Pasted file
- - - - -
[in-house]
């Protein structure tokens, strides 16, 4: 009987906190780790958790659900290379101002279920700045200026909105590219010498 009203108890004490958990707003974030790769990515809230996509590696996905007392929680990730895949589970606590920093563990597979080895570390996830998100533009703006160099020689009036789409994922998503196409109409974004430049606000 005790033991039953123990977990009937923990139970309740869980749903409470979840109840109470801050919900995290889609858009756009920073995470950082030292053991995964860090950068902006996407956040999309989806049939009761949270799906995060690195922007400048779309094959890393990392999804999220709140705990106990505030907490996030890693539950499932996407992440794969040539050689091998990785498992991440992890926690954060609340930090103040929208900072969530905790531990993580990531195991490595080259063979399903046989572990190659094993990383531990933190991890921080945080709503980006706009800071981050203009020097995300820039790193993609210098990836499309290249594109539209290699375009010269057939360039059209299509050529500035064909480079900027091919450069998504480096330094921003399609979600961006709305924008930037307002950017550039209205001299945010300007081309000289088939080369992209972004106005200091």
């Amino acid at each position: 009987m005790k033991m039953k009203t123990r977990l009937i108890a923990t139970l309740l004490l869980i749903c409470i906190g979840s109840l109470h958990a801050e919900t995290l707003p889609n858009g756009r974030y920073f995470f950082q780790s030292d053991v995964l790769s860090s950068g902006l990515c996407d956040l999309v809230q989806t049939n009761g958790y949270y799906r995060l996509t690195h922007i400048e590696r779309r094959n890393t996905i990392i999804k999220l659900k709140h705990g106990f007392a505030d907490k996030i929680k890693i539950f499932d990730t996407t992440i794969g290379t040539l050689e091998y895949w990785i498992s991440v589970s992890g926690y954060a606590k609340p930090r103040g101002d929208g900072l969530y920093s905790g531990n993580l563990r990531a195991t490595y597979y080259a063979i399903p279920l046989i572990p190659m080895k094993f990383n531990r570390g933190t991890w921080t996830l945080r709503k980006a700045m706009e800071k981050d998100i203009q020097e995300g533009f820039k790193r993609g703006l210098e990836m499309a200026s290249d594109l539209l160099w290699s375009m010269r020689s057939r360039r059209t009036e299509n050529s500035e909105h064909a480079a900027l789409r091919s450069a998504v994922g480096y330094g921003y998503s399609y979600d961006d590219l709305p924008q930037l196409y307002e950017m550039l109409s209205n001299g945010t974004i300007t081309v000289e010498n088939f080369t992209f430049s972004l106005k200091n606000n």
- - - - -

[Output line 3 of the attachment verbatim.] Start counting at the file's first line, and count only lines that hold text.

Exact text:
């Amino acid at each position: 009987m005790k033991m039953k009203t123990r977990l009937i108890a923990t139970l309740l004490l869980i749903c409470i906190g979840s109840l109470h958990a801050e919900t995290l707003p889609n858009g756009r974030y920073f995470f950082q780790s030292d053991v995964l790769s860090s950068g902006l990515c996407d956040l999309v809230q989806t049939n009761g958790y949270y799906r995060l996509t690195h922007i400048e590696r779309r094959n890393t996905i990392i999804k999220l659900k709140h705990g106990f007392a505030d907490k996030i929680k890693i539950f499932d990730t996407t992440i794969g290379t040539l050689e091998y895949w990785i498992s991440v589970s992890g926690y954060a606590k609340p930090r103040g101002d929208g900072l969530y920093s905790g531990n993580l563990r990531a195991t490595y597979y080259a063979i399903p279920l046989i572990p190659m080895k094993f990383n531990r570390g933190t991890w921080t996830l945080r709503k980006a700045m706009e800071k981050d998100i203009q020097e995300g533009f820039k790193r993609g703006l210098e990836m499309a200026s290249d594109l539209l160099w290699s375009m010269r020689s057939r360039r059209t009036e299509n050529s500035e909105h064909a480079a900027l789409r091919s450069a998504v994922g480096y330094g921003y998503s399609y979600d961006d590219l709305p924008q930037l196409y307002e950017m550039l109409s209205n001299g945010t974004i300007t081309v000289e010498n088939f080369t992209f430049s972004l106005k200091n606000n």